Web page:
News Now Trending

Disney and ABC News Lose Over $175 Million For Their Report On Pink Slime

Photo: BeefProductsInc on Flickr.

In a huge loss for investigative journalism, Disney-owned ABC News has come to terms on a settlement with Beef Products International (BPI) over their pink slime news reports back in 2012.

BPI had initially sued ABC News over the reports in a defamation lawsuit asking for $1.9 billion for damages the business incurred as a result of ABC’s reports. The lawsuit was actually settled back in June, but we didn’t know what the total amount of damages were until Disney’s earnings were released earlier this week. The financial statements reveal that at least $177 million was paid to Beef Products International as part of the lawsuit settlement, but CNN has reports that that number could actually be a lot higher. It’s still significantly lower than the initial $1.9 billion BPI had asked for when they filed the suit.

Since the settlement, ABC has not publicly apologized for their reports on pink slime, which revealed that fast food giants and other corporations used the cheap beef product as a way to increase nutrition and lower cost in their products. It’s believed that the terms of the settlement didn’t include a forced apology as a result, nor did they include a required redaction, as ABC’s reports about the pink slime are still available online.

While it’s great that ABC won’t have to take down any of its reporting on the subject, the settlement strikes a blow into investigative journalism, sending a message that if news corporations go out and increase the transparency of our food system, it could end up costing them big time. In this day and age, where thorough and concise reporting is how many facts of our industries and society are uncovered, this sets a dangerous precedent of persecuting those who attempt to reveal the truth.

News Now Trending Opinion Technology

Here’s Why ABC News Should Win The Massive Controversial ‘Pink Slime’ Lawsuit

Photo by BeefProductsInc on Flickr.

For the next two months, the food world’s attention is going to primarily be focused on the trial involving a major lawsuit between ABC News and Beef Products Inc. In the suit, Beef Products is looking for at least $1.9 billion in defamatory damages based on a report and investigation that ABC News conducted back in 2012 on the infamous beef product known as “pink slime.”

ABC looked into exactly how “pink slime” is made and it’s widespread usage in ground beef. For those of you that don’t know, “pink slime” is a beef byproduct legally known as “lean finely textured beef” made by separating meat from fat in the trimmings (or leftover cut-off parts) of beef. The meat is then treated with food-grade, safe levels of ammonia to prevent microbial contamination before being packaged, frozen, and distributed to grocery stores and vendors to mix into ground beef. The result is a safe and low-cost lean beef product that was used to make ground beef products healthier and more affordable.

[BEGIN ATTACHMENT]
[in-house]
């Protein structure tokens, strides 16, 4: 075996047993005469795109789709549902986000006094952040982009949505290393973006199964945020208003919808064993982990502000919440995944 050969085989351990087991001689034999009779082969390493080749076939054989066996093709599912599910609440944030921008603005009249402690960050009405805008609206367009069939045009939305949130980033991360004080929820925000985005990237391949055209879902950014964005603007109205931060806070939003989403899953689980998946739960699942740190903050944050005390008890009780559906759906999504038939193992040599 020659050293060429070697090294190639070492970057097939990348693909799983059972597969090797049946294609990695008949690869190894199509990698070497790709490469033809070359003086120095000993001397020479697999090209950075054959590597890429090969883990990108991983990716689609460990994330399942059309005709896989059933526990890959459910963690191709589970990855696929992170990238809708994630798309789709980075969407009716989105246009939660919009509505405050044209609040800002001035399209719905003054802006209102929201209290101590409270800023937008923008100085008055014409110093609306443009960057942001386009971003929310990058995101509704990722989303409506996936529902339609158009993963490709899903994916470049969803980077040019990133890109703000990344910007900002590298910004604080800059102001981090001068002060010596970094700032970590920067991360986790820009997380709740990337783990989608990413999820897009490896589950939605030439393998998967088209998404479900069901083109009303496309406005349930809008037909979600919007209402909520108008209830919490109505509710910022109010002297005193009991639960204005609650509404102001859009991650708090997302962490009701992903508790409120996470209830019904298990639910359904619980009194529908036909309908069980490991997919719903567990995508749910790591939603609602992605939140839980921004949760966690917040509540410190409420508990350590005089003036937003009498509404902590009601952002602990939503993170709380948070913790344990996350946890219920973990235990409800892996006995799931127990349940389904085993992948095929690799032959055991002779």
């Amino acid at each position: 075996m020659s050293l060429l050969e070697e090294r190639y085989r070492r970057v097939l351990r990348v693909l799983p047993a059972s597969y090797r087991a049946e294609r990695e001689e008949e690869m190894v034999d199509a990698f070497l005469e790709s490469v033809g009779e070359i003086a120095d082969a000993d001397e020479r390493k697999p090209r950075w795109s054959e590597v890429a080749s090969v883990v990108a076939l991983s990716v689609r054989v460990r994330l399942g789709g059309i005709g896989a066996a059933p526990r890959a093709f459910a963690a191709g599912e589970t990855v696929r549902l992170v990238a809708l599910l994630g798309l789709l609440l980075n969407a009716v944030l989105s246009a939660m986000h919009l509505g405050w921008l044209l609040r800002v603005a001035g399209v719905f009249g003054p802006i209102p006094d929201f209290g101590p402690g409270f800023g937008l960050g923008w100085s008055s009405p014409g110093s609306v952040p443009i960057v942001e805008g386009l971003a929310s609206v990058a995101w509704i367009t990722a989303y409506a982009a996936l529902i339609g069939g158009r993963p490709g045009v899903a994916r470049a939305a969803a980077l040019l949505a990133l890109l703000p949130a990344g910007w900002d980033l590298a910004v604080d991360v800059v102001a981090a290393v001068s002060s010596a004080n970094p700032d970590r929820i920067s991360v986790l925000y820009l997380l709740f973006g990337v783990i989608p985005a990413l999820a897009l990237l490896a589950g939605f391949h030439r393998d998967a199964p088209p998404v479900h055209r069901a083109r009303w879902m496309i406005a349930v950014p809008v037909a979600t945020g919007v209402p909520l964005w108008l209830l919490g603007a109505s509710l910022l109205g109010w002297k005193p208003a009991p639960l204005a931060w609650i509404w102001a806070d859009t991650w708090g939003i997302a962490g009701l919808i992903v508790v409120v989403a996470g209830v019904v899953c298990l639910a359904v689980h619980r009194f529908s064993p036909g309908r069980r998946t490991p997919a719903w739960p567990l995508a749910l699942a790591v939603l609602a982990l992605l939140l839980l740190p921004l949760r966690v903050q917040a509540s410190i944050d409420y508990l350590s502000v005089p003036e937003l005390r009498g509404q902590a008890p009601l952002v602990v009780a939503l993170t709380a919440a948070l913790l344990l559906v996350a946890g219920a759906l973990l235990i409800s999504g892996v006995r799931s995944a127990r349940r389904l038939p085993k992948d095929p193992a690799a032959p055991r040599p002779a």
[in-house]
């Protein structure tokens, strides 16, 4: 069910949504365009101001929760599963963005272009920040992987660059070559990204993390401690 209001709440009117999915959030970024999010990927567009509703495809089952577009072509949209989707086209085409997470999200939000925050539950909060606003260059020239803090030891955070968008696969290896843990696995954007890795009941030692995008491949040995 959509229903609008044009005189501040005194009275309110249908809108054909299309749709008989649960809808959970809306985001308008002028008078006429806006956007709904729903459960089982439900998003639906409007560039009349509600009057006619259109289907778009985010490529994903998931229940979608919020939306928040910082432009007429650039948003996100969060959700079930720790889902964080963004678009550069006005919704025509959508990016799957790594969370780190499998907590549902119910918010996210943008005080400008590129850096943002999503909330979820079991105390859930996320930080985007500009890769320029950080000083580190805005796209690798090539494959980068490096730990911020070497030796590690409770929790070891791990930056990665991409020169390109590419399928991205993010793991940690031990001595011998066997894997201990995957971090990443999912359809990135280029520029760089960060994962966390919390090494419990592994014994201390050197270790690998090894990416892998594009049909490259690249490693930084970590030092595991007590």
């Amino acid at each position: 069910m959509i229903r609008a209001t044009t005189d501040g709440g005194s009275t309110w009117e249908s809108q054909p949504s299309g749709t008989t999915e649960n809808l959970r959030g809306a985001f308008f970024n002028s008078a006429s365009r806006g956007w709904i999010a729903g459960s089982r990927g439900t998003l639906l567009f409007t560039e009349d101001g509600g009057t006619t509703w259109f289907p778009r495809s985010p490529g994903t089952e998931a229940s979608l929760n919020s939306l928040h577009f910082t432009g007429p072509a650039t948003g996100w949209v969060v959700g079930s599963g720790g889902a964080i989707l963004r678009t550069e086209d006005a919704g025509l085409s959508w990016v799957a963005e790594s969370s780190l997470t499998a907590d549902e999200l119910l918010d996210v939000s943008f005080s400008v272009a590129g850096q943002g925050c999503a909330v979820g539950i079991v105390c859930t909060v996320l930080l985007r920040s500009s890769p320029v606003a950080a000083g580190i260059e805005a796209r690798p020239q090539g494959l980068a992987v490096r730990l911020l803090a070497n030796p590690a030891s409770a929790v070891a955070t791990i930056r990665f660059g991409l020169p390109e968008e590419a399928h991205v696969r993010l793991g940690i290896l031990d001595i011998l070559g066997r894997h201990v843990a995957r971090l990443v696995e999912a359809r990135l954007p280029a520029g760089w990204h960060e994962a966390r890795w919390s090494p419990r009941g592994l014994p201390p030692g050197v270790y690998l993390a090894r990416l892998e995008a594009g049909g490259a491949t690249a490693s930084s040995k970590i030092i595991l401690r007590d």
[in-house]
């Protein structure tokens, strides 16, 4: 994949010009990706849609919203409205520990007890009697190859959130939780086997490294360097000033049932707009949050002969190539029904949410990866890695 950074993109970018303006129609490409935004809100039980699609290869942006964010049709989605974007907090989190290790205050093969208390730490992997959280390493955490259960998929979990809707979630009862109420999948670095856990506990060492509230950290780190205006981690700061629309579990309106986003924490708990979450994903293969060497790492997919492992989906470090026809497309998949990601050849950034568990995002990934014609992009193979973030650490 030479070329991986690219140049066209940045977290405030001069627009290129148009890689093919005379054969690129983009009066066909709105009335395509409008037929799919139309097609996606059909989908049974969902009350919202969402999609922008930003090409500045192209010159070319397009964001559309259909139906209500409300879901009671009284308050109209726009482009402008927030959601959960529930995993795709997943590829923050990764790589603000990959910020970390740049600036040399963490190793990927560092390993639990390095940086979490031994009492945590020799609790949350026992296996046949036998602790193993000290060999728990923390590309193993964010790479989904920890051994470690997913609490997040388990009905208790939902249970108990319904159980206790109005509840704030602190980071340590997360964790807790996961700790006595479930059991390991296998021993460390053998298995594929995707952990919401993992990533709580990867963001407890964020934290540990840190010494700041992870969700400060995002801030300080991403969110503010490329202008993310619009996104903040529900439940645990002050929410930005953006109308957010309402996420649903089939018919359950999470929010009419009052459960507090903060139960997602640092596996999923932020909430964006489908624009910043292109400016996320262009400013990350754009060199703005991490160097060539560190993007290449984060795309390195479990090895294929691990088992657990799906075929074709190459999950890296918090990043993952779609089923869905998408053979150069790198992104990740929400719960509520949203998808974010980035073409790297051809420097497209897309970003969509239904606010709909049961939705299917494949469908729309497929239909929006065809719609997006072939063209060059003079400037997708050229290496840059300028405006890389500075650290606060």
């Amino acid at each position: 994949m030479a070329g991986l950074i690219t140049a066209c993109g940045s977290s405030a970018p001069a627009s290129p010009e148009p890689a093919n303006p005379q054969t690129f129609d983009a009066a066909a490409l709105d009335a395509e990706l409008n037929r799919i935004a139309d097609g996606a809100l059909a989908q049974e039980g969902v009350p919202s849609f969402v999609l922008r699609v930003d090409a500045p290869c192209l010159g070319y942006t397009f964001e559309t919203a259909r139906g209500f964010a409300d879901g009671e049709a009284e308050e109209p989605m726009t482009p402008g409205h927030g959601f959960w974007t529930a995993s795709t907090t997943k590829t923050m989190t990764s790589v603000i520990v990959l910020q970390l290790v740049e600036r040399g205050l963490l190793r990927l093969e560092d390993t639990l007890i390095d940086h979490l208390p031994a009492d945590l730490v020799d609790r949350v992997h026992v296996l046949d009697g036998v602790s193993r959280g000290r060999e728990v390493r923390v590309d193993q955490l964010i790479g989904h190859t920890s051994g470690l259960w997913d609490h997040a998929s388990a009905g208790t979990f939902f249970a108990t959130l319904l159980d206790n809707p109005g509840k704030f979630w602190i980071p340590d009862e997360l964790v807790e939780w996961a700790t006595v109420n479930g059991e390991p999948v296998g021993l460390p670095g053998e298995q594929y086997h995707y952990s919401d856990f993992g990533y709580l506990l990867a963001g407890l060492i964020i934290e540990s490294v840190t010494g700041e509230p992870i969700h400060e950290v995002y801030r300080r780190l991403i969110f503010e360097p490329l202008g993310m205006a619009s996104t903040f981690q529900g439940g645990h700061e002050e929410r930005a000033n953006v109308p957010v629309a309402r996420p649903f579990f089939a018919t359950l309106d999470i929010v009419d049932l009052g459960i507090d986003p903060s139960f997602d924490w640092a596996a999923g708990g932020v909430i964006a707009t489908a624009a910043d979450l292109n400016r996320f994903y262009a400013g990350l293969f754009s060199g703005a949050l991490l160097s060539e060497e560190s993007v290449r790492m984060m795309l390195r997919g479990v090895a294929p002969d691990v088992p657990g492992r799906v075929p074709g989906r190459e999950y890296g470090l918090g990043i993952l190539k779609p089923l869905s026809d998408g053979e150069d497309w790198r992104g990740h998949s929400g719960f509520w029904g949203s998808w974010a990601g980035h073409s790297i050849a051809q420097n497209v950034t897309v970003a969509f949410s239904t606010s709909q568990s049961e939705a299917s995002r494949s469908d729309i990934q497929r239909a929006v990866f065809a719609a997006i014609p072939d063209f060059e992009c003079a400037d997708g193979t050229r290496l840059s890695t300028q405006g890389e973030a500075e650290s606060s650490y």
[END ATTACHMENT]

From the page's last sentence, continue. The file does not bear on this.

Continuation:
ABC then published a report in which a USDA whistleblower called “pink slime” an “economic fraud” and scientists claimed that it should not be labeled as “real beef.” Beef Products Inc. compared those claims to a “disinformation campaign” and a “reckless disregard” for the truth in their lawsuit. Beef Products feels that ABC caused them to suffer “significant financial harm” as a result of their “wrongful conduct” regarding their reporting of “pink slime,” which is why they went after ABC with this major lawsuit.

While ABC’s reports and investigations did heavily ruin the reputation of “pink slime,” they should not be held at fault for the monetary damages lost. ABC didn’t coin the ugly and damaging term “pink slime.” That name was conceived by the USDA whistleblower that ABC interviewed. Additionally, both the New York Times and Jamie Oliver reported on “pink slime” long before ABC did. Their publications influenced major companies like Burger King and Taco Bell to remove “pink slime” from their food by the time ABC came out with their report, so the losses that Beef Products Inc. incurred from the entire scandal were already starting to add up.